Ten years ago, the police raided James Phang Wah's plush office suite in Toa Payoh and his Sunshine Empire came crashing down.
The fraudster had set up an elaborate Ponzi scheme that swindled 20,000 Singaporeans out of nearly $190 million. The victims included students and retirees, and only about $21 million was recovered.
Phang was hit with a $60,000 fine and a nine-year prison sentence. He was released from prison here on Dec 20, and the next day, he faced fresh charges in Malaysia that could send him to jail for a second time.
"He felt shocked... He was not ready, in fact, to be charged in Malaysia," said Phang's Malaysian lawyer Shah Rizal Abdul Manan.
"He thought initially that the case was over in Singapore, and that the Malaysian government... would not charge him for whatever offences he was seen to have done in Malaysia," he added.
Phang grew up on a vegetable farm in Lim Chu Kang, and worked as a labourer to pay for night classes for his A-level examinations.
He graduated from the National University of Singapore in 1983, joined Shin Min Daily News as a feature writer for six years, and then left to start multi-level marketing firm Number One Product, which sold magnetic mattresses.
In 2003, he set up a complex network of different businesses, collectively known as the Empire Group Alliance, which included Sunshine.
People paid thousands of dollars to buy "lifestyle packages", which they believed could earn them monthly cash payouts that would add up to several times what they had put in.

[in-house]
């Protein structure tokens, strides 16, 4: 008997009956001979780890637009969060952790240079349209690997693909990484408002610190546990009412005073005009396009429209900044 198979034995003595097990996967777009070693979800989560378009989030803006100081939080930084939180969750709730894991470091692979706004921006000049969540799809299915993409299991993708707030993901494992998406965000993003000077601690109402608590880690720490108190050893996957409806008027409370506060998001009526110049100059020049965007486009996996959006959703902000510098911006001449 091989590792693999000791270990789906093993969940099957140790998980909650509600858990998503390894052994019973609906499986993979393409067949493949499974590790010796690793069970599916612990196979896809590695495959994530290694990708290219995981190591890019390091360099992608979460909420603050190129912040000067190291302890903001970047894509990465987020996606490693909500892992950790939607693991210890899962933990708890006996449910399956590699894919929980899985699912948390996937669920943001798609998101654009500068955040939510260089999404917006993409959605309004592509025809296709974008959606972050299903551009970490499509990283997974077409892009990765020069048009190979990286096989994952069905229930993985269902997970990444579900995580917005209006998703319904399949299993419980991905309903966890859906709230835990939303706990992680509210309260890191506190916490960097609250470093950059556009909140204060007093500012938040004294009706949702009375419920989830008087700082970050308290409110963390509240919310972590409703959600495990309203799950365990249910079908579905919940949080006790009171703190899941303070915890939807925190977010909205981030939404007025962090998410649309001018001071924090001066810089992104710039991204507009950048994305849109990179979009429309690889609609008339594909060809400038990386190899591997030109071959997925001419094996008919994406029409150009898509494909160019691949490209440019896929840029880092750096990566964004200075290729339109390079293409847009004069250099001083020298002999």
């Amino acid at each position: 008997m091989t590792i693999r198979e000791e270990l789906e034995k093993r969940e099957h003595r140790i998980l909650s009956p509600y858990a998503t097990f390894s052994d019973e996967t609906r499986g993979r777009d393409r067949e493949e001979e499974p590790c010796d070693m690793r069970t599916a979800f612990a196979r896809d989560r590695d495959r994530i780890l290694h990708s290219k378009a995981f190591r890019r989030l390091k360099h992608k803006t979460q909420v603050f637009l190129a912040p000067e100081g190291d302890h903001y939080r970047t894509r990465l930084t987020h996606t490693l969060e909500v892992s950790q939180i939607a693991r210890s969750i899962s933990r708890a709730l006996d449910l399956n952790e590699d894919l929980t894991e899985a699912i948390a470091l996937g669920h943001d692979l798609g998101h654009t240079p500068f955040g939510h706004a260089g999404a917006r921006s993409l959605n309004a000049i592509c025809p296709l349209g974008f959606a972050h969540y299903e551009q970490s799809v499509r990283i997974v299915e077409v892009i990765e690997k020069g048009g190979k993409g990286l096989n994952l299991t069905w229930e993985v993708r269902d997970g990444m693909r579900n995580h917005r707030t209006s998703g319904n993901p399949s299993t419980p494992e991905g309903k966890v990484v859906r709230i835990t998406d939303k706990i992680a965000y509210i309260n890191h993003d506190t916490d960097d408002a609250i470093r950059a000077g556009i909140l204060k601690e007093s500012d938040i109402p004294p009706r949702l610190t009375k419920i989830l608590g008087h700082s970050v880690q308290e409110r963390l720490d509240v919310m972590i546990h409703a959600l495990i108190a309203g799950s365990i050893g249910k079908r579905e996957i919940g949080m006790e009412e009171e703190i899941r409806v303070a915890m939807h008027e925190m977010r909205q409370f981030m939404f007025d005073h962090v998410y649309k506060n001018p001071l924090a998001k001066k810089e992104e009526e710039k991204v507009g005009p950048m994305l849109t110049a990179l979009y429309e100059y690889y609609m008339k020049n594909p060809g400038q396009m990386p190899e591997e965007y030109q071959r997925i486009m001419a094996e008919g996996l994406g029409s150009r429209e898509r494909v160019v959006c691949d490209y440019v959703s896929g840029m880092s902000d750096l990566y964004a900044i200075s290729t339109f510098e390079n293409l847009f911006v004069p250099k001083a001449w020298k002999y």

However, in truth, Sunshine Empire, in a classic Ponzi scheme, had no legitimate profit-generating mechanism, and relied on money from new investors to pay old ones.
Phang and his cronies pulled in their followers with the promise of easy money that would allow them to live the high life. Their office was decorated with plush carpets and gold trim. Phang himself drove a Mercedes-Benz.
Sunshine Empire's foot soldiers - its "managers" - were dressed in black suits, carried Montblanc wallets, and took trainees out for supper in flashy luxury cars.
But along the way, cracks began to appear. No official records could be found of projects, such as an underwater theme park in Malaysia, that was touted by Sunshine Empire on its website.
Even then, Phang appeared unfazed. "We acquire companies like you going to the market to buy bean curd," he said in one interview, conducted at around the time the Commercial Affairs Department was investigating Sunshine Empire's dealings.
Victims of the scam said at the time that they had been "naive" and "stupid". An undergraduate student, speaking to The New Paper, said: "I was naive and foolish." She sank $66,000 into the scheme, with money borrowed from her parents. "I really thought it was easy money."
The late criminal lawyer Subhas Anandan, who defended Phang, discussed the case in his book It's Easy To Cry. He wrote: "James Phang Wah is a brilliant man and I think he is one person who could have done very well in any venture that he chose to start.
"I am very sure that if he were to use the intelligence he has wisely, he could have started a venture that would have made him very rich, the legal way."